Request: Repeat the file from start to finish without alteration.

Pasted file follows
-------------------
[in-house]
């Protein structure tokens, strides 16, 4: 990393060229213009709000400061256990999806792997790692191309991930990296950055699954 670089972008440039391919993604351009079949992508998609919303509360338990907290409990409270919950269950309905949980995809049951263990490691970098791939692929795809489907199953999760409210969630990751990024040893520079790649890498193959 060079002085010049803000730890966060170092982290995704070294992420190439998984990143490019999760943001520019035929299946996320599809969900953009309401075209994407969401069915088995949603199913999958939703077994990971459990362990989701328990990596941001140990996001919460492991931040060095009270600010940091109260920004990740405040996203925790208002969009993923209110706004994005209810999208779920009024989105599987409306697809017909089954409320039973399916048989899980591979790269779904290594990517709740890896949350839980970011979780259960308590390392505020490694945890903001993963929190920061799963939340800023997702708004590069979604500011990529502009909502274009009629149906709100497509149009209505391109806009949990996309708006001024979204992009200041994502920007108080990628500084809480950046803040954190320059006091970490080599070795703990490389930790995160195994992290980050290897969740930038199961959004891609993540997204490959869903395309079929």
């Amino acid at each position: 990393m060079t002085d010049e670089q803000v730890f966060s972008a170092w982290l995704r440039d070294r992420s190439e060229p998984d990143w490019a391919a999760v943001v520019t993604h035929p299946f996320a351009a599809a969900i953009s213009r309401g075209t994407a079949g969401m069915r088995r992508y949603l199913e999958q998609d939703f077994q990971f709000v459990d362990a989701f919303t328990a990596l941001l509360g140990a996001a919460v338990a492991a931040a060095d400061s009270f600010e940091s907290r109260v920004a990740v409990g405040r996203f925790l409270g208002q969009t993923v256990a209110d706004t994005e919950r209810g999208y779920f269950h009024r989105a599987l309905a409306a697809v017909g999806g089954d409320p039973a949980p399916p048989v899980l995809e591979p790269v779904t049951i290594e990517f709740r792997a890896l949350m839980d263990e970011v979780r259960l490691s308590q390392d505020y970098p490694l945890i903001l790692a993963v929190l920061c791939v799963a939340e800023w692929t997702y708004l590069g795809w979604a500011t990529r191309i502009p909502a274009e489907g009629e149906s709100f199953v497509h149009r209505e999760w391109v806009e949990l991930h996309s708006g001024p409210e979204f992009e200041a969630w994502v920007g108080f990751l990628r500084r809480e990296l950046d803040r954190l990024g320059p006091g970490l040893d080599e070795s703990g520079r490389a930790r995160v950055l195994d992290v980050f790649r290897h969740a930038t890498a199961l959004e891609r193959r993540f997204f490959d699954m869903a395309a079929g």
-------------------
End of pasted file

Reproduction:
[in-house]
């Protein structure tokens, strides 16, 4: 990393060229213009709000400061256990999806792997790692191309991930990296950055699954 670089972008440039391919993604351009079949992508998609919303509360338990907290409990409270919950269950309905949980995809049951263990490691970098791939692929795809489907199953999760409210969630990751990024040893520079790649890498193959 060079002085010049803000730890966060170092982290995704070294992420190439998984990143490019999760943001520019035929299946996320599809969900953009309401075209994407969401069915088995949603199913999958939703077994990971459990362990989701328990990596941001140990996001919460492991931040060095009270600010940091109260920004990740405040996203925790208002969009993923209110706004994005209810999208779920009024989105599987409306697809017909089954409320039973399916048989899980591979790269779904290594990517709740890896949350839980970011979780259960308590390392505020490694945890903001993963929190920061799963939340800023997702708004590069979604500011990529502009909502274009009629149906709100497509149009209505391109806009949990996309708006001024979204992009200041994502920007108080990628500084809480950046803040954190320059006091970490080599070795703990490389930790995160195994992290980050290897969740930038199961959004891609993540997204490959869903395309079929």
């Amino acid at each position: 990393m060079t002085d010049e670089q803000v730890f966060s972008a170092w982290l995704r440039d070294r992420s190439e060229p998984d990143w490019a391919a999760v943001v520019t993604h035929p299946f996320a351009a599809a969900i953009s213009r309401g075209t994407a079949g969401m069915r088995r992508y949603l199913e999958q998609d939703f077994q990971f709000v459990d362990a989701f919303t328990a990596l941001l509360g140990a996001a919460v338990a492991a931040a060095d400061s009270f600010e940091s907290r109260v920004a990740v409990g405040r996203f925790l409270g208002q969009t993923v256990a209110d706004t994005e919950r209810g999208y779920f269950h009024r989105a599987l309905a409306a697809v017909g999806g089954d409320p039973a949980p399916p048989v899980l995809e591979p790269v779904t049951i290594e990517f709740r792997a890896l949350m839980d263990e970011v979780r259960l490691s308590q390392d505020y970098p490694l945890i903001l790692a993963v929190l920061c791939v799963a939340e800023w692929t997702y708004l590069g795809w979604a500011t990529r191309i502009p909502a274009e489907g009629e149906s709100f199953v497509h149009r209505e999760w391109v806009e949990l991930h996309s708006g001024p409210e979204f992009e200041a969630w994502v920007g108080f990751l990628r500084r809480e990296l950046d803040r954190l990024g320059p006091g970490l040893d080599e070795s703990g520079r490389a930790r995160v950055l195994d992290v980050f790649r290897h969740a930038t890498a199961l959004e891609r193959r993540f997204f490959d699954m869903a395309a079929g």